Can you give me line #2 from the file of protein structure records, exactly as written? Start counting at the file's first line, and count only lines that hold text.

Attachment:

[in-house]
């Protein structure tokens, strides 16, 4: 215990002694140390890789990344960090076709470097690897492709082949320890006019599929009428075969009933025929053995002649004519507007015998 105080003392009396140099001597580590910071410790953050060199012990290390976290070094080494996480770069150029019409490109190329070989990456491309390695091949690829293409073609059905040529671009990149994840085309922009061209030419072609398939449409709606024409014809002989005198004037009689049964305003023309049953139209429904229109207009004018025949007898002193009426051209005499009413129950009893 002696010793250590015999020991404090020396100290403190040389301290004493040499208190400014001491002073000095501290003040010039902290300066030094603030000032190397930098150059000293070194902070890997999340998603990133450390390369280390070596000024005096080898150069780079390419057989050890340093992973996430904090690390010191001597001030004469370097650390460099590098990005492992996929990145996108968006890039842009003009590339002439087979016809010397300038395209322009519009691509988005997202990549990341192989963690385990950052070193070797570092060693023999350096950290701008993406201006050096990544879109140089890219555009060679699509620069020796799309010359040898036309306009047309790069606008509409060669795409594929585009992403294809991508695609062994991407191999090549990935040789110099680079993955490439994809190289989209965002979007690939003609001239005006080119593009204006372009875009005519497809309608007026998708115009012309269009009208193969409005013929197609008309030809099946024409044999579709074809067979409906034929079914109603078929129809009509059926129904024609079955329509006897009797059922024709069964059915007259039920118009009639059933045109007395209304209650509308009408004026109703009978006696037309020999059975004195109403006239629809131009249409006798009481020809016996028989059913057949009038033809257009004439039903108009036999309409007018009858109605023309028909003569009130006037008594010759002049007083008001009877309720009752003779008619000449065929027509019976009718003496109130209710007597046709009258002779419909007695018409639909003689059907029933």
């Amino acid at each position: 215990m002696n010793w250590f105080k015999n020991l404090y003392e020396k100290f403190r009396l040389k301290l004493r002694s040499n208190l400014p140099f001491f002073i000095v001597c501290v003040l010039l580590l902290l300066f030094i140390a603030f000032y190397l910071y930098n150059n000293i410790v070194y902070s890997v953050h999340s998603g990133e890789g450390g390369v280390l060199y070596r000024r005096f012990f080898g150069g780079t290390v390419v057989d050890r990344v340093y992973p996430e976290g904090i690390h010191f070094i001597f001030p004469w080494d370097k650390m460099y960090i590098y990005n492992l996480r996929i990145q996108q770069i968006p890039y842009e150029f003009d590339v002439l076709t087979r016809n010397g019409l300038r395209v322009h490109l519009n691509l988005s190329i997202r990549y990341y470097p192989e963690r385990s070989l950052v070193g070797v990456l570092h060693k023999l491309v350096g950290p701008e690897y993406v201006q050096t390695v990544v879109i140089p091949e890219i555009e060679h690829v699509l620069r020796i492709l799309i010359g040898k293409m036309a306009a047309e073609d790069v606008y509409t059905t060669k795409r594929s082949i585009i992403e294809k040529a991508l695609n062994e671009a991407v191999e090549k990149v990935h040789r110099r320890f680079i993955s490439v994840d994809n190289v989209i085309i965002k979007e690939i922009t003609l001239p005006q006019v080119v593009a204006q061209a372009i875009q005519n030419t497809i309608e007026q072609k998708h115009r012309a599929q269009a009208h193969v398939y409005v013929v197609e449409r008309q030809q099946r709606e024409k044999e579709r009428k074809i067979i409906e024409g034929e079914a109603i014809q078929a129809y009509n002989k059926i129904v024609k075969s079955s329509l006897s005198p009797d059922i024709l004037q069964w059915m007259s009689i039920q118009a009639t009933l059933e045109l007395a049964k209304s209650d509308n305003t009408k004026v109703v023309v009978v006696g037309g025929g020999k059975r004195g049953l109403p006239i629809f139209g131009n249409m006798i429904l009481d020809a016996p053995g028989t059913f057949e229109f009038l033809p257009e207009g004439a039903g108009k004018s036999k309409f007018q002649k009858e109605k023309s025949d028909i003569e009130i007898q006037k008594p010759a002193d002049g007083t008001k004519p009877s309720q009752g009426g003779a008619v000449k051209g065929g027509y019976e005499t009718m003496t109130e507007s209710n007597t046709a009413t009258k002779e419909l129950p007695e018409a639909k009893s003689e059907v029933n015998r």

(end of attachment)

């Protein structure tokens, strides 16, 4: 215990002694140390890789990344960090076709470097690897492709082949320890006019599929009428075969009933025929053995002649004519507007015998 105080003392009396140099001597580590910071410790953050060199012990290390976290070094080494996480770069150029019409490109190329070989990456491309390695091949690829293409073609059905040529671009990149994840085309922009061209030419072609398939449409709606024409014809002989005198004037009689049964305003023309049953139209429904229109207009004018025949007898002193009426051209005499009413129950009893 002696010793250590015999020991404090020396100290403190040389301290004493040499208190400014001491002073000095501290003040010039902290300066030094603030000032190397930098150059000293070194902070890997999340998603990133450390390369280390070596000024005096080898150069780079390419057989050890340093992973996430904090690390010191001597001030004469370097650390460099590098990005492992996929990145996108968006890039842009003009590339002439087979016809010397300038395209322009519009691509988005997202990549990341192989963690385990950052070193070797570092060693023999350096950290701008993406201006050096990544879109140089890219555009060679699509620069020796799309010359040898036309306009047309790069606008509409060669795409594929585009992403294809991508695609062994991407191999090549990935040789110099680079993955490439994809190289989209965002979007690939003609001239005006080119593009204006372009875009005519497809309608007026998708115009012309269009009208193969409005013929197609008309030809099946024409044999579709074809067979409906034929079914109603078929129809009509059926129904024609079955329509006897009797059922024709069964059915007259039920118009009639059933045109007395209304209650509308009408004026109703009978006696037309020999059975004195109403006239629809131009249409006798009481020809016996028989059913057949009038033809257009004439039903108009036999309409007018009858109605023309028909003569009130006037008594010759002049007083008001009877309720009752003779008619000449065929027509019976009718003496109130209710007597046709009258002779419909007695018409639909003689059907029933």